England to announce return of Peter Moores as coach
Lancashire boss will be joined by Paul Farbrace as number two
Lancashire head coach Peter Moores will be named England head coach for a second time on Saturday. Photograph: Simon Cooper/PA
England will announce that the Lancashire coach, Peter Moores, will be their new head coach, at a press conference at Lord’s on Saturday morning. Paul Farbrace, the former Kent wicketkeeper who recently led Sri Lanka to the World Twenty20 title, will be Moores’s number two.
Nobody was expecting the culmination of an exhaustive process that has lasted for the best part of three months to come so soon. For Moores, it will be five years since his previous stint in charge was brought to an end by Kevin Pietersen.
Moores is due to take charge of Lancashire in their County Championship game against Warwickshire at Old Trafford on Sunday. Ashley Giles, his major rival for the job, has been in limbo since returning from the World Twenty20 after England’s shock defeat by the Netherlands.
It is thought that Moores has also been asked to provide input on an assistant.
Paul Downton, who has been leading the process as the managing director of England cricket, chaired an interview panel on Wednesday. Nottinghamshire’s director of cricket, Mick Newell, and Mark Robinson of Sussex have also been involved, with suggestions that Robinson might be approached to work alongside Moores or Giles.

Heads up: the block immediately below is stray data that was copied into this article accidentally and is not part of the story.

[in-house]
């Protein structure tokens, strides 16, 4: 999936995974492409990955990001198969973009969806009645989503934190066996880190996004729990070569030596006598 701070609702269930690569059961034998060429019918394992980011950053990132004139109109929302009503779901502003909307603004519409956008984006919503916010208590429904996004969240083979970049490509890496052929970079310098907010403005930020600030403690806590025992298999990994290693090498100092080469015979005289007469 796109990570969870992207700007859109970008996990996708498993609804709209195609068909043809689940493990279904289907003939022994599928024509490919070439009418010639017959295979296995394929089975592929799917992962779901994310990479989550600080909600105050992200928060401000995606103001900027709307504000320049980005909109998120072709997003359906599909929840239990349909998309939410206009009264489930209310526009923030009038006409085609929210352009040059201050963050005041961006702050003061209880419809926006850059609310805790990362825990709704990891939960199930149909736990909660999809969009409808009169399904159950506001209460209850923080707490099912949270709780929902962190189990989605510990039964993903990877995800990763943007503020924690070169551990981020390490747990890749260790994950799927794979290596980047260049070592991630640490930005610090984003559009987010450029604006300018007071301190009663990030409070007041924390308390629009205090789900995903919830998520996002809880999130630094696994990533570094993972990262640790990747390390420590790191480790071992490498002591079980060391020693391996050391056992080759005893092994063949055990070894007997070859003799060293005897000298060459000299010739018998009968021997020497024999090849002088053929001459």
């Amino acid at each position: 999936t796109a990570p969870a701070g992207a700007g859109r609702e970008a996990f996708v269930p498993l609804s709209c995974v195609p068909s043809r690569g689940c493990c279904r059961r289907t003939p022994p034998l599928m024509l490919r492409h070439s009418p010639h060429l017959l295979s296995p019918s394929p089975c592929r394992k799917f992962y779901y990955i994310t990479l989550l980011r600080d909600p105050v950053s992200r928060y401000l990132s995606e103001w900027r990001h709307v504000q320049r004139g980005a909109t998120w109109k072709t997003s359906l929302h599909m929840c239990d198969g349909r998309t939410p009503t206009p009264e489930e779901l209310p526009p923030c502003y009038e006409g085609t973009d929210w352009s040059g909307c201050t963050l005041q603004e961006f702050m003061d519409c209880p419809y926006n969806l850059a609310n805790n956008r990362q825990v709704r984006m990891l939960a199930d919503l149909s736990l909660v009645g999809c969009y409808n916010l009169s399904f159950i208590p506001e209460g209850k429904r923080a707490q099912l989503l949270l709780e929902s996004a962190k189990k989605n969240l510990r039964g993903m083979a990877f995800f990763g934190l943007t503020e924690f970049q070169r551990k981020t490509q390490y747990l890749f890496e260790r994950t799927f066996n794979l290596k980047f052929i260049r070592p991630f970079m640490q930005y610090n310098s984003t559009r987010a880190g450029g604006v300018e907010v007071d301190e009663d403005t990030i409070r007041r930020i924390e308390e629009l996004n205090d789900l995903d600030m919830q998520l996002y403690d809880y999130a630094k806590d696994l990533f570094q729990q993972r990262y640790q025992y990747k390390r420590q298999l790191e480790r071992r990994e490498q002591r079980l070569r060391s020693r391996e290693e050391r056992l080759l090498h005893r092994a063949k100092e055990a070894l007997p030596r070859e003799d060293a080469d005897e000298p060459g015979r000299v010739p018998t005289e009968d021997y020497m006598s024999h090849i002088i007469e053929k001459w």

With little more than three weeks until England play their first international of the summer, a one-day match against Scotland in Aberdeen on May 9th, there had been some speculation that an announcement could possibly be made as early as Thursday. When nothing emerged the belief grew that any announcement would have to come after Easter.
Speaking at the start of the month, Moores said that he had learned from his first spell as coach. “Yes I did make mistakes,” said the 51-year-old former Sussex and Worcestershire wicketkeeper. “I look back at some things and think there were definitely things we could have tackled differently.
“Having done the job before you learn a lot. I have had five or six years to reflect on a lot of things that did work (and) things that didn’t. You learn as you get more experience and hopefully make better decisions than in the past because you have seen situations come up before and you have an understanding of what is needed.”
Moores, who lost the job in January 2009 just before the team were due to head to the West Indies, added: “There is an excitement to have another go at it. There was a frustration last time. When you have a job you always have a vision of where you want to take it. There is a draw to go back and work in that environment because you are working with great players.”
Jimmy Anderson, one of a younger generation of players who relished Moores’s England regime even before they linked up together at Lancashire, argued that he deserved credit for the success the team went on to enjoy under Andy Flower.
“He probably started off one of our best periods as a team for many years,” Anderson said. “I think Andy Flower would say that the success he had as a coach, he learned a lot from working as assistant to Peter. So yes, I think he deserves some credit.”